The results of a study conducted with the use of Wim Hof method suggest that a person can learn to consciously control his immune responses.
Wim Hof is a Dutch world record holder who is famous worldwide for his ability to resist cold. For this incredible invulnerability to cold, he was commonly nicknamed “the Iceman”.
Scientists led by Matthijs Kox of the Radboud University Medical Center in Nijmegen, the Netherlands, studied his method, which is somehow similar to the Tibetan Tummo technique (yoga of inner heat) and involves third-eye meditation, breathing exercises and cold exposure, and used it to train 12 volunteers to fend off inflammation.
In the framework of the study, 24 volunteers, including 12 people trained in the Wim Hof method and 12 who did not undergo any training, were subjected to the inflammation test, during which they were injected with a strain of bacteria that provokes flu-like symptoms.
As a result, volunteers who underwent training with Hof method reported fewer and less intense flu-like symptoms than those who did not. At the same time, trained volunteers produced smaller amounts of proteins related to inflammation, and higher levels of interleukin-10, an inflammation-fighting protein.
This also means there are multiple modalities that mainstream science has yet to give a nod to, which just might re-train or reprogram our DNA — even cells which have become cancerous or are mutilated by the onslaught of toxins in our environment and negative emotional baggage which has been proven to have an undesirable impact on health. Many people have compared human DNA to the Internet. It communicates immense amounts of information in microcosmically small, but significant ways, mimicking a vast network of information portals, not unlike the billions of websites connected to one another all over the world. It may account for our intuition, spontaneous healing, and a number of other phenomena that mainstream science is just beginning to understand.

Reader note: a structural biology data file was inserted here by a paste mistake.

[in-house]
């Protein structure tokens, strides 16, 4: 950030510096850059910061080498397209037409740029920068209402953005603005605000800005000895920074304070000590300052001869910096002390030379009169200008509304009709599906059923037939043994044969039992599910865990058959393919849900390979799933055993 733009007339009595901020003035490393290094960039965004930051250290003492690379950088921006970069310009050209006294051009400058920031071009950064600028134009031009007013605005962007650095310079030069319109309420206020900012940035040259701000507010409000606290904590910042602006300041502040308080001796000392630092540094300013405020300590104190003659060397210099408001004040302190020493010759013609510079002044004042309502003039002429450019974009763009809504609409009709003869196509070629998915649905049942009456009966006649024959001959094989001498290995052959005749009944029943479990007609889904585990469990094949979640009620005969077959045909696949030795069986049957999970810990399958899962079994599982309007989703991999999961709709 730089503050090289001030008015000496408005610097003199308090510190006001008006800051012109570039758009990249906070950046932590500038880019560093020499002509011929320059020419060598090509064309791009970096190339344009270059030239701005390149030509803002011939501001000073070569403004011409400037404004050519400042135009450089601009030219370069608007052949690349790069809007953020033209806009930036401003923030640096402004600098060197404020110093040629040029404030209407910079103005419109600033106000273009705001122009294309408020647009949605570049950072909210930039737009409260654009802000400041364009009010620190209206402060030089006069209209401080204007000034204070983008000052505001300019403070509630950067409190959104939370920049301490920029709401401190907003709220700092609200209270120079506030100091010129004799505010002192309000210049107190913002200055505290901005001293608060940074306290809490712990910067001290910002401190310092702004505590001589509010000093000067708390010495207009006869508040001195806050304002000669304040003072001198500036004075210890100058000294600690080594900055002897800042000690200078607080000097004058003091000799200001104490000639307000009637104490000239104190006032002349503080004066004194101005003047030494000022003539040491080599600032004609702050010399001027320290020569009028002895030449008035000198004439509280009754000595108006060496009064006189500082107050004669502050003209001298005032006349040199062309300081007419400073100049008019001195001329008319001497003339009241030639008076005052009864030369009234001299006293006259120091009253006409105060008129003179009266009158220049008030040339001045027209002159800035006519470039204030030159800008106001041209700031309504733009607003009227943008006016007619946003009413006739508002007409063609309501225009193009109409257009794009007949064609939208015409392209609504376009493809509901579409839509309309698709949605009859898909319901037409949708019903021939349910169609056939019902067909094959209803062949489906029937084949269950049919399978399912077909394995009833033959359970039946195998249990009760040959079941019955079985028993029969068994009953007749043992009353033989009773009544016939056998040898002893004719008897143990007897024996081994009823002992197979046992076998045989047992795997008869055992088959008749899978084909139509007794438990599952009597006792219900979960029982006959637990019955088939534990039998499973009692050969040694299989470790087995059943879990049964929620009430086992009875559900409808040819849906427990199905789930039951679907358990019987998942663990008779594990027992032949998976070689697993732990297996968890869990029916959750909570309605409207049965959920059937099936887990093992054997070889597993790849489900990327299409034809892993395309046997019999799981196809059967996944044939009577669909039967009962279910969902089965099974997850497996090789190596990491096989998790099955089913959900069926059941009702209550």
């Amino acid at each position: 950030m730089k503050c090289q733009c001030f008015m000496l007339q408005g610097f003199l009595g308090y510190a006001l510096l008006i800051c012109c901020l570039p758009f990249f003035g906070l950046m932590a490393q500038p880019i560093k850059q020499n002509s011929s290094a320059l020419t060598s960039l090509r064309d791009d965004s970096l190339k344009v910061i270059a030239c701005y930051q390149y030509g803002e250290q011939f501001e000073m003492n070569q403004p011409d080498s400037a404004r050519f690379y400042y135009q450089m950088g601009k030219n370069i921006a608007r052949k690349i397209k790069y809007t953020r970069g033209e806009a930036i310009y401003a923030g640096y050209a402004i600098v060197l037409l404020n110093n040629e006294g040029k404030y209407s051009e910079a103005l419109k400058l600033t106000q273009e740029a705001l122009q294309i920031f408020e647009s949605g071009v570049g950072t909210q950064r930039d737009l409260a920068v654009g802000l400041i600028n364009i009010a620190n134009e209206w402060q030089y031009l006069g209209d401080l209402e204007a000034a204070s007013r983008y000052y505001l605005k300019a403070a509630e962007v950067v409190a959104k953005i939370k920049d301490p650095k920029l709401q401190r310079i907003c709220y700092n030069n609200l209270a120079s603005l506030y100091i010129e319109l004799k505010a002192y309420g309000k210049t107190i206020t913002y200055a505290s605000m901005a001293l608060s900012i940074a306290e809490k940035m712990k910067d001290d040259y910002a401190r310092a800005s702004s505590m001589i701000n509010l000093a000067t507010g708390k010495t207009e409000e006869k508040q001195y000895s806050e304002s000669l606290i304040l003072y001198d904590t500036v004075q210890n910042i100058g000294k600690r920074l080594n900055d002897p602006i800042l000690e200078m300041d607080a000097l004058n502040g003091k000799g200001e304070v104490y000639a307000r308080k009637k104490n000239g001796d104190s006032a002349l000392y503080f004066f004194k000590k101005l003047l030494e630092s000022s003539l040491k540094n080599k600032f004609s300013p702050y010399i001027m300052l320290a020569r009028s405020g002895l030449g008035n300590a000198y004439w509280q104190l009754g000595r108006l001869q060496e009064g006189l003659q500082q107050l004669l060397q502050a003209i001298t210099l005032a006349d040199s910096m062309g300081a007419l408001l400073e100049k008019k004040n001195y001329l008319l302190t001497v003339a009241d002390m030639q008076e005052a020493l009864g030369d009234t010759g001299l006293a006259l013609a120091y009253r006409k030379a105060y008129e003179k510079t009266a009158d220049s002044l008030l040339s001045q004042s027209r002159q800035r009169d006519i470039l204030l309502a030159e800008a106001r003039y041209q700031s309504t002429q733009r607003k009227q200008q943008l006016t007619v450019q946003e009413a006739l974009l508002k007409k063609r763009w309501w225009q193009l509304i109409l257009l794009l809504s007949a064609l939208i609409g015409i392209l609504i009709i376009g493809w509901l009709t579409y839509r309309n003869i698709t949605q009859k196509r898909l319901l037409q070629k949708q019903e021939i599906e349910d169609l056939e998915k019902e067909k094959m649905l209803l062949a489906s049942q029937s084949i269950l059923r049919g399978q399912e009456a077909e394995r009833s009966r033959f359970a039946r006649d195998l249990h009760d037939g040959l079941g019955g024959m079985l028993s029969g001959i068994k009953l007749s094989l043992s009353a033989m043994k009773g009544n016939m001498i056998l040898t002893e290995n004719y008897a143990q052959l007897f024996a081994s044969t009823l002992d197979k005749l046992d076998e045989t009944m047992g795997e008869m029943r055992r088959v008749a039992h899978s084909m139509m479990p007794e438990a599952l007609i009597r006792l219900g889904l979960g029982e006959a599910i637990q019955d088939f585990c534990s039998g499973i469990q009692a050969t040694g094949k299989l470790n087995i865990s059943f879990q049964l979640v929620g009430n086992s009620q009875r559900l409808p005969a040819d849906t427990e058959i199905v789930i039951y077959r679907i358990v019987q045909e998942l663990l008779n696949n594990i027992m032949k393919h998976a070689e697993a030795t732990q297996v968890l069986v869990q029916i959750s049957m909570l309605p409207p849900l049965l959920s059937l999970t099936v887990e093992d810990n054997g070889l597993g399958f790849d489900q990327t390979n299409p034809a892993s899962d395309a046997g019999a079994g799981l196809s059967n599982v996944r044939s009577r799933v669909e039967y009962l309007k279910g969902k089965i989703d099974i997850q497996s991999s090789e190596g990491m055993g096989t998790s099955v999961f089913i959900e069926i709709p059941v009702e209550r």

You can say it’s because of a global shift in consciousness, a destiny we have arrived at due to spiritual evolution, or the outcome of strange times, but, many people all across the globe are going through intense personal changes and sensing an expansion of consciousness. Personal changes of this magnitude can be difficult to recognize and to understand, but here are 21 traits that might suggest you are going through a big shift within yourself.
1. Being in public places is sometimes overwhelming. Since our walls between self and other are dissolving, we haven’t really learned to distinguish between someone else’s energy and our own. If the general mood of the crowd is herd-like or negative, we can feel this acutely, and may feel like retreating into our own private space. When we have recharged our batteries with meditation, spending time in nature, far away from other people, or just sitting in quiet contemplation, we are ready to be with the masses again. In personal relationships, we often will feel someone else’s emotions as our own. It is important to have this higher sense of empathy, but we must learn to allow another person’s emotions while observing them and keeping our empathy, but, realizing that not all emotions belong to us. Social influence can dampen our own innate wisdom.
Traditionally, science has dismissed the soul as an object of human belief, or reduced it to a psychological concept that shapes our cognition of the observable natural world. But new understandings of consciousness have challenged this claim. According to the theory, consciousness is derived from microtubules within brain cells (neurons) that are sites of quantum processing. According to Dr. Hameroff of the University of Arizona and British physicist Sir Roger Penrosen, when the heart stops beating, the blood stops flowing, and the microtubules lose their quantum state, the quantum information in the microtubules isn’t destroyed. So could this explain near-death experiences, or the idea of our consciousness being eternal?: